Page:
Disclaimer: Information only. Not medical advice. Check with your doctor for more on this.
Like all people leaving their 20s, the monitoring of their health — in all aspects — is paramount. And it will continue to be such for life, not to mention more so. WebMD said (in a quiz on the site) that memory in different forms declines in the late 20s! This is a wakeup call for me, already 29 years old.
This evening, in my beloved Britannica set, I decided to investigate aging and its impact on memory. While the set is quite dated (1981) and research has increased since then, the article said, overall, the primary aspects affected are short-term memory and response timing. On the other hand, cognitive decline is trivial concerning skills, facts, and vocabulary.
In other words, the aged actually learn just as well as younger adults. Here’s the catch. They tend to learn the material more slowly.
This provides some good news here, in case a senior citizen wants to learn something. But a younger person should teach it slowly, so the elder will retain it well. In other words, go easy on them! Don’t pressure them too much.
Also, while there are exceptions, the rule of thumb is that people in their, say, 30s, tend to make major contributions in science, math, etc. more often that 60-somethings. This rule of thumb is reverse for religious, political, and administrative personalities, wherein experience is the principal factor.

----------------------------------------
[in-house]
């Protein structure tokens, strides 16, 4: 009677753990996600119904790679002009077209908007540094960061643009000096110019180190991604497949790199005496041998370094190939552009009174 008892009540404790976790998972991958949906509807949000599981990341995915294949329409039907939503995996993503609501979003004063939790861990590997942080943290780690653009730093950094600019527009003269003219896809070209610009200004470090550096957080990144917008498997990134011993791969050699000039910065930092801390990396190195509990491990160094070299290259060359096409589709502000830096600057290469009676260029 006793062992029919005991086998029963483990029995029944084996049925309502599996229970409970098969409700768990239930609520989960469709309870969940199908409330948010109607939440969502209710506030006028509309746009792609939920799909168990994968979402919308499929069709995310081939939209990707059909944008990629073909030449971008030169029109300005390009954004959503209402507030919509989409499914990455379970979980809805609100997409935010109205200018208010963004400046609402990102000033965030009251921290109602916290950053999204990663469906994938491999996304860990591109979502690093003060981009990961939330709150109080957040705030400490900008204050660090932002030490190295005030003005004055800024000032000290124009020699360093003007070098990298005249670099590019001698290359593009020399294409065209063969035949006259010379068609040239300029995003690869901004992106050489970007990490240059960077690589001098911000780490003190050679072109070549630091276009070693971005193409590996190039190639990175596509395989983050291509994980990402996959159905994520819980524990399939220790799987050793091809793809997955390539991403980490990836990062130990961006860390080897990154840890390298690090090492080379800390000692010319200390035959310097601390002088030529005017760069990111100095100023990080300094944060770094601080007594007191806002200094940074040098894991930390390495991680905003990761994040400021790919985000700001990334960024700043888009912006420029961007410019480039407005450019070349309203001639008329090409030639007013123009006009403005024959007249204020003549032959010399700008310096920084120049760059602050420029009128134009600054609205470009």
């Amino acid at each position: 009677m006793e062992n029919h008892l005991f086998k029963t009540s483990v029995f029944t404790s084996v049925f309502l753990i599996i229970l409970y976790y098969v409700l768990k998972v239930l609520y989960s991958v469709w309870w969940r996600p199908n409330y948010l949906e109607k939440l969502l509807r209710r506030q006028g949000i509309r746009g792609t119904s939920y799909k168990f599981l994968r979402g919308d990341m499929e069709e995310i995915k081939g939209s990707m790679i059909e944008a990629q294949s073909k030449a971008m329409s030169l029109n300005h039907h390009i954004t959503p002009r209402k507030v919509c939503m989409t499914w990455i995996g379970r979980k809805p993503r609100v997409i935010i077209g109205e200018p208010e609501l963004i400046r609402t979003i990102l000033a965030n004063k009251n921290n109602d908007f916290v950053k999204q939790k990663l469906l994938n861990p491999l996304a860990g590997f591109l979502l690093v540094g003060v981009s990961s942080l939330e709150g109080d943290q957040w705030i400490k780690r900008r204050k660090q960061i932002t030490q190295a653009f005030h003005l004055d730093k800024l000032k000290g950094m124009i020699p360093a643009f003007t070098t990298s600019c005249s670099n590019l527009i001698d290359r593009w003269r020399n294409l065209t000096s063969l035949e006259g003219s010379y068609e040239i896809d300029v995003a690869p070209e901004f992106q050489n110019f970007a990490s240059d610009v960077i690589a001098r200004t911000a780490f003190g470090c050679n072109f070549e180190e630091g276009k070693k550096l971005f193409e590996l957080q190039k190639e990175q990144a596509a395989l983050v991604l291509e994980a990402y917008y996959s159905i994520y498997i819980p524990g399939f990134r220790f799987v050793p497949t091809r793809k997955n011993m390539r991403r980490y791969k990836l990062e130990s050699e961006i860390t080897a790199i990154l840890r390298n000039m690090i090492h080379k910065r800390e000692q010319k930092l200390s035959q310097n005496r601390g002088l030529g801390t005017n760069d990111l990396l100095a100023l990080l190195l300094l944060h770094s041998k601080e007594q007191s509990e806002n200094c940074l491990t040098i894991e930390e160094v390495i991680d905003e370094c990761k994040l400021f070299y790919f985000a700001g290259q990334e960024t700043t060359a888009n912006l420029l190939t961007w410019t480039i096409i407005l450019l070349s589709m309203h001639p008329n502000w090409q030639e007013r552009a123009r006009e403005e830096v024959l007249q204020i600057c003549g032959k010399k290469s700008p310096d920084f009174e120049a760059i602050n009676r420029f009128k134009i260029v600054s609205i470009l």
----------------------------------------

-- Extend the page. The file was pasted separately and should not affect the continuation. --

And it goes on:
And, despite their tendency to “keep to themselves,” due primarily to past experience, older adults are happiest when accompanied by those younger than them, and would rather stay in their communities rather than in institutions for seniors (e.g. nursing homes and assisted living facilities). Good income and health contribute as well.
Of course, there’s Alzheimer’s and similar dementia disorders, but they are beyond the scope of this post. This is focused chiefly on the brain power overall aged population.
Keep in mind that as one reaches the end, while learning is lifelong by nature, it becomes less and less important, namely concerning applications of such. In another post sometime, I would like to discuss learning theories. But this will suffice for now.
But again, like many others, age is what it is — a number.
Source: Encyclopedia Britannica, 1981, v. 1 (Macropedia)
One thought on “An Encouraging Word for Aging Minds”
Thanks for sharing, Frank! The research has absolutely expanded and the concept of Neuroplasticity, or life-long learning, is real and true for all of us.